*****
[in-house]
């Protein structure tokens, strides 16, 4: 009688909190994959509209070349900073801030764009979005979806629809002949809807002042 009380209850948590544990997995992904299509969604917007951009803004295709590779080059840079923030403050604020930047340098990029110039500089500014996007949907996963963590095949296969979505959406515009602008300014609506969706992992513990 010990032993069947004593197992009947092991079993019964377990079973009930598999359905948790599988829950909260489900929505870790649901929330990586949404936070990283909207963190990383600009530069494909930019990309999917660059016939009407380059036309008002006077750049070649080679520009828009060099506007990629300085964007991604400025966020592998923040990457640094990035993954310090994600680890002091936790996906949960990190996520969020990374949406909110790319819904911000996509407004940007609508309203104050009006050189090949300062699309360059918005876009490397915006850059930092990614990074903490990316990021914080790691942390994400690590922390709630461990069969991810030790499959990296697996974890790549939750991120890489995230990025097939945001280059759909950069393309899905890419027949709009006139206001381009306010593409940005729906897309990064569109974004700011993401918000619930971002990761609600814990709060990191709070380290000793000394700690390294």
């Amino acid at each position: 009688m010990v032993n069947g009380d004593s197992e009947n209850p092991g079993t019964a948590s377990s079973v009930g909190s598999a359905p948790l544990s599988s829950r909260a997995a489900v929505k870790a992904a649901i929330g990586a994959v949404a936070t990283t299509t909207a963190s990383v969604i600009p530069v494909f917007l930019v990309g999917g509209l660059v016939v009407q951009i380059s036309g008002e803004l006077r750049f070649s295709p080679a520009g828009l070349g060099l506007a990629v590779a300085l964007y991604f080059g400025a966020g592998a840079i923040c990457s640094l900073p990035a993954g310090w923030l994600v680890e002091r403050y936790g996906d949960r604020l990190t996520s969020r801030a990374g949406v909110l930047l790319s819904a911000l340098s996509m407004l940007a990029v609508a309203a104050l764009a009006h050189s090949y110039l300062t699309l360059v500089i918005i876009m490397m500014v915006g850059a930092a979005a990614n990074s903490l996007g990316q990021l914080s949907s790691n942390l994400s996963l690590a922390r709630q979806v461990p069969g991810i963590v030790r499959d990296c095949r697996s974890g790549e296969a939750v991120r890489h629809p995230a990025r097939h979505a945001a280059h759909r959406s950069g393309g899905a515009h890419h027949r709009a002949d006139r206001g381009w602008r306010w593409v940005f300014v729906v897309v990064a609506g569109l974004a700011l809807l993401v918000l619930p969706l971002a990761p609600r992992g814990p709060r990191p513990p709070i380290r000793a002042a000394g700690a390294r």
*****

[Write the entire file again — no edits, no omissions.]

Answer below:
[in-house]
């Protein structure tokens, strides 16, 4: 009688909190994959509209070349900073801030764009979005979806629809002949809807002042 009380209850948590544990997995992904299509969604917007951009803004295709590779080059840079923030403050604020930047340098990029110039500089500014996007949907996963963590095949296969979505959406515009602008300014609506969706992992513990 010990032993069947004593197992009947092991079993019964377990079973009930598999359905948790599988829950909260489900929505870790649901929330990586949404936070990283909207963190990383600009530069494909930019990309999917660059016939009407380059036309008002006077750049070649080679520009828009060099506007990629300085964007991604400025966020592998923040990457640094990035993954310090994600680890002091936790996906949960990190996520969020990374949406909110790319819904911000996509407004940007609508309203104050009006050189090949300062699309360059918005876009490397915006850059930092990614990074903490990316990021914080790691942390994400690590922390709630461990069969991810030790499959990296697996974890790549939750991120890489995230990025097939945001280059759909950069393309899905890419027949709009006139206001381009306010593409940005729906897309990064569109974004700011993401918000619930971002990761609600814990709060990191709070380290000793000394700690390294």
């Amino acid at each position: 009688m010990v032993n069947g009380d004593s197992e009947n209850p092991g079993t019964a948590s377990s079973v009930g909190s598999a359905p948790l544990s599988s829950r909260a997995a489900v929505k870790a992904a649901i929330g990586a994959v949404a936070t990283t299509t909207a963190s990383v969604i600009p530069v494909f917007l930019v990309g999917g509209l660059v016939v009407q951009i380059s036309g008002e803004l006077r750049f070649s295709p080679a520009g828009l070349g060099l506007a990629v590779a300085l964007y991604f080059g400025a966020g592998a840079i923040c990457s640094l900073p990035a993954g310090w923030l994600v680890e002091r403050y936790g996906d949960r604020l990190t996520s969020r801030a990374g949406v909110l930047l790319s819904a911000l340098s996509m407004l940007a990029v609508a309203a104050l764009a009006h050189s090949y110039l300062t699309l360059v500089i918005i876009m490397m500014v915006g850059a930092a979005a990614n990074s903490l996007g990316q990021l914080s949907s790691n942390l994400s996963l690590a922390r709630q979806v461990p069969g991810i963590v030790r499959d990296c095949r697996s974890g790549e296969a939750v991120r890489h629809p995230a990025r097939h979505a945001a280059h759909r959406s950069g393309g899905a515009h890419h027949r709009a002949d006139r206001g381009w602008r306010w593409v940005f300014v729906v897309v990064a609506g569109l974004a700011l809807l993401v918000l619930p969706l971002a990761p609600r992992g814990p709060r990191p513990p709070i380290r000793a002042a000394g700690a390294r």